Alexander Hamilton Papers

From Alexander Hamilton to George Washington, 23 October 1794

To George Washington

Bedford [Pennsylvania] October 23. 1794


Col Mentges1 delivered me your letter from Hartley’s.2 Upon interrogating him, I do not find that there are more than two detachments of Militia on the way—one of New Jersey which by his account is likely to be pretty far advanced of Carlisle—the other of Pensylvania from Allen Town, about fifty or sixty, more in arrear. Mentges is not very perspicuous which may have led you to a different apprehension. I found Governor Howel3 anxious that the Jersey Detachment which is so near at hand should be permitted to come up, so as to make it difficult to urge their return. That from Pensylvania will I hope be arrested. If the Jersey Men should not arrive tomorrow it may be adviseable to halt them at Bedford, till the column gets through the mountains & then if pacific appearances continue send them back.

The advanced corps moved this morning. The main body will move tomorrow.

Nothing new has occurred. With the truest respect & attachment I have the honor to be   Sir   Your obed servant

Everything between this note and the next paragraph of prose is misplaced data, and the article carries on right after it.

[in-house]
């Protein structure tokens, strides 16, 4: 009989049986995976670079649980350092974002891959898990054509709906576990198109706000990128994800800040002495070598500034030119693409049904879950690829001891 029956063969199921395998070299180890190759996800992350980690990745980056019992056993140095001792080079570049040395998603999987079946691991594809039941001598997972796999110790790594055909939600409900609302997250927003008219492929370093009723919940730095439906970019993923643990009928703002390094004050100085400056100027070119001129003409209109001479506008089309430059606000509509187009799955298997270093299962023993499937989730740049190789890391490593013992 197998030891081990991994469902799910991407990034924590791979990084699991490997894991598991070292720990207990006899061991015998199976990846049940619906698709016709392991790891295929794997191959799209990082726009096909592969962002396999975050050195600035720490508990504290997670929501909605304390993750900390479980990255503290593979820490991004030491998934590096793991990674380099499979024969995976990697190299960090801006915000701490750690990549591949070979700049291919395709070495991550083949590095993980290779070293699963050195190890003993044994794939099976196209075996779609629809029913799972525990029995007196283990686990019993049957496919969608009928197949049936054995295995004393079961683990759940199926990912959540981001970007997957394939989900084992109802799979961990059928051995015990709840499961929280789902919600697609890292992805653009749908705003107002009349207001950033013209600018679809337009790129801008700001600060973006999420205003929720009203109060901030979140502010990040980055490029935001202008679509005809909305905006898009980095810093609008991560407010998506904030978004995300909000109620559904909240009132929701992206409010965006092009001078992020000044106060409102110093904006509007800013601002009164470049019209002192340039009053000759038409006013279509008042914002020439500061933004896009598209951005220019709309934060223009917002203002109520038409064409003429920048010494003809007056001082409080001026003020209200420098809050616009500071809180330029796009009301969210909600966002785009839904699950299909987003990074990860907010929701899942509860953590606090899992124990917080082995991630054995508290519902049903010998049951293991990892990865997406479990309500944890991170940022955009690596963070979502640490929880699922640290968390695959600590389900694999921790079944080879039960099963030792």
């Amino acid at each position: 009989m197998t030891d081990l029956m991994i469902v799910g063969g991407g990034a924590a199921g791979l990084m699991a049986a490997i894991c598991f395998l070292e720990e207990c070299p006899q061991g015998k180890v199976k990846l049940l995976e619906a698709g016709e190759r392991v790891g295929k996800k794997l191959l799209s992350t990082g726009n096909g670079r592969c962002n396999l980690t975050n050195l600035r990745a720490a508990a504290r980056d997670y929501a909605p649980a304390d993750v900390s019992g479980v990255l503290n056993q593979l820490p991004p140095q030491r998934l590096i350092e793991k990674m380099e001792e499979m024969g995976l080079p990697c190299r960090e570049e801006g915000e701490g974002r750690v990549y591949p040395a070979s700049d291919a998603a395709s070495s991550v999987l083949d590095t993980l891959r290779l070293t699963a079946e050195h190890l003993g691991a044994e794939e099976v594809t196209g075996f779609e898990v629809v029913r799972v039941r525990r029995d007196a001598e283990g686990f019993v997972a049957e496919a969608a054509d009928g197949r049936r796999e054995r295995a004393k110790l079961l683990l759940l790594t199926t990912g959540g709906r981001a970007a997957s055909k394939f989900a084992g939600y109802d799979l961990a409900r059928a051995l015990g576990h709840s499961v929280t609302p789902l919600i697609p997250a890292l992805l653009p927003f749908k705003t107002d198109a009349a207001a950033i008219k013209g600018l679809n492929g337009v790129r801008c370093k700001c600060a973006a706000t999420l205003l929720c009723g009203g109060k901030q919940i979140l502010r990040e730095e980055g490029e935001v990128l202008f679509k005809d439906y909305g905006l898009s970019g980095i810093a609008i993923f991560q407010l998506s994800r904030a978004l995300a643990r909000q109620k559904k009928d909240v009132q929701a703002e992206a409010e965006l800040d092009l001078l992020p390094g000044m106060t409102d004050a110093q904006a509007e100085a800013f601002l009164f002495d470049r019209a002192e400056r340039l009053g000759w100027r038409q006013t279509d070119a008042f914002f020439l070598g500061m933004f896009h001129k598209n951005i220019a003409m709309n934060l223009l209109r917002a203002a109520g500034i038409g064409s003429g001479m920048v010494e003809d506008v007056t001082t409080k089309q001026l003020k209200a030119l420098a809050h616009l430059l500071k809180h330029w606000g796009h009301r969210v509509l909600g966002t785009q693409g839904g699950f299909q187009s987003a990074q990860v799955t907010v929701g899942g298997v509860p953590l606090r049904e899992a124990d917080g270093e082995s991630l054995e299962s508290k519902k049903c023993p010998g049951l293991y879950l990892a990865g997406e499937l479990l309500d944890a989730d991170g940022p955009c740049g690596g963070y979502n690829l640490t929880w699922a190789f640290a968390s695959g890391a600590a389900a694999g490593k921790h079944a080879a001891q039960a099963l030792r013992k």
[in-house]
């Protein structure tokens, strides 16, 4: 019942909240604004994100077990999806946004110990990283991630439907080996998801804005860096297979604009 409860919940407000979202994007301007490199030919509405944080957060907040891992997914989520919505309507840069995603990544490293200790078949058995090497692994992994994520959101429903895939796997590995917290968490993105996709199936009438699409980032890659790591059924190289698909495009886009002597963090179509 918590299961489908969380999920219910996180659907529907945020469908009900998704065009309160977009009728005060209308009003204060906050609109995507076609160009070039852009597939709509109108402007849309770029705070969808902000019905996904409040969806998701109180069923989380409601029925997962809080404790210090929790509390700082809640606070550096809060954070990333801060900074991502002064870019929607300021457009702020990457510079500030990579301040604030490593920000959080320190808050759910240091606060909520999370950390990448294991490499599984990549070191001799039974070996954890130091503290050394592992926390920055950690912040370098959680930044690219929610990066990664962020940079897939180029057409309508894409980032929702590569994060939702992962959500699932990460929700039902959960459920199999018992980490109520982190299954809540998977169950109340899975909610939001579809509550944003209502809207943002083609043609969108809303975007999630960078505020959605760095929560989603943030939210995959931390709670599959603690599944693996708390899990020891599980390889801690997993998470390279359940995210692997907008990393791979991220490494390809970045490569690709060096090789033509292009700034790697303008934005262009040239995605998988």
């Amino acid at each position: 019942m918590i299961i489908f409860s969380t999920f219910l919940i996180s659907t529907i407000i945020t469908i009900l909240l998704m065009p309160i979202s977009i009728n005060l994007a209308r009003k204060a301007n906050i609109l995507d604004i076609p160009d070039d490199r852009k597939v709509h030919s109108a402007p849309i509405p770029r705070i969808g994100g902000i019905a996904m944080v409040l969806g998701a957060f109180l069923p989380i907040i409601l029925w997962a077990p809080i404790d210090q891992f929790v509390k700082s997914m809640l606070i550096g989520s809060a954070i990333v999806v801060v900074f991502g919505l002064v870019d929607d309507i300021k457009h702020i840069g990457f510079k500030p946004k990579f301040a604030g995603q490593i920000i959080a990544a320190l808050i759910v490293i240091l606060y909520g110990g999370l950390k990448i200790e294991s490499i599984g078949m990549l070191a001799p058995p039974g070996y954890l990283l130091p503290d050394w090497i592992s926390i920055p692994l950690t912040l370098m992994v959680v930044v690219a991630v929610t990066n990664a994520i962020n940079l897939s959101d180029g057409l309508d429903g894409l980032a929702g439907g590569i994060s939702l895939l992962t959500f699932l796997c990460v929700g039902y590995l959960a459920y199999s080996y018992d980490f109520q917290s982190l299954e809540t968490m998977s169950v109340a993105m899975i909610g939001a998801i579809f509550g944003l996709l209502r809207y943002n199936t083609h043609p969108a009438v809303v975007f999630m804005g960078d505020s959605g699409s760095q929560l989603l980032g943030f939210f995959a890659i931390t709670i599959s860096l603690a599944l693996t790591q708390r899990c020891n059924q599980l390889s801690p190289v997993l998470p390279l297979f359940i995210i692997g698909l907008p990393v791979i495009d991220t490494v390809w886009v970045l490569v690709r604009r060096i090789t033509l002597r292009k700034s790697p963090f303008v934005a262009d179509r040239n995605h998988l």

A Hamilton

P S   No doubt the measures taken ⟨re⟩specting Clarkes4 encroachment on the Indians ⟨–⟩ issue will be noticed ⟨to⟩ Congress.5 Together with other events it will serve to give great credit to the Govert.

The President of the UStates

ADf, Hamilton Papers, Library of Congress.

1Francis Mentges.

3Richard Howell, governor of New Jersey.

4Elijah Clark, major general in the Georgia militia. For information on Clark’s expedition, see H to George Mathews, September 25, 1794.

5On November 20, 1794, Washington forwarded to Congress papers relating to the Whiskey Insurrection, Anthony Wayne’s campaign against the Indians, and the Georgia-Creek frontier (Annals of Congress description begins The Debates and Proceedings of the Congress of the United States; with an Appendix, Containing Important State Papers and Public Documents, and All the Laws of a Public Nature (Washington, 1834–1849). description ends , IV, 793). The letters about Clark’s “encroachment on the Indians” included Constant Freeman to Henry Knox, September 29, October 12, 1794 (ASP description begins American State Papers, Documents, Legislative and Executive, of the Congress of the United States (Washington, 1832–1861). description ends , Indian Affairs, I, 500–01), and a letter from James Seagrove to Knox, dated October 30, 1794 (ALS, George Washington Papers, Library of Congress), which Knox transmitted to Washington on November 3, 1794 (LS, George Washington Papers, Library of Congress).

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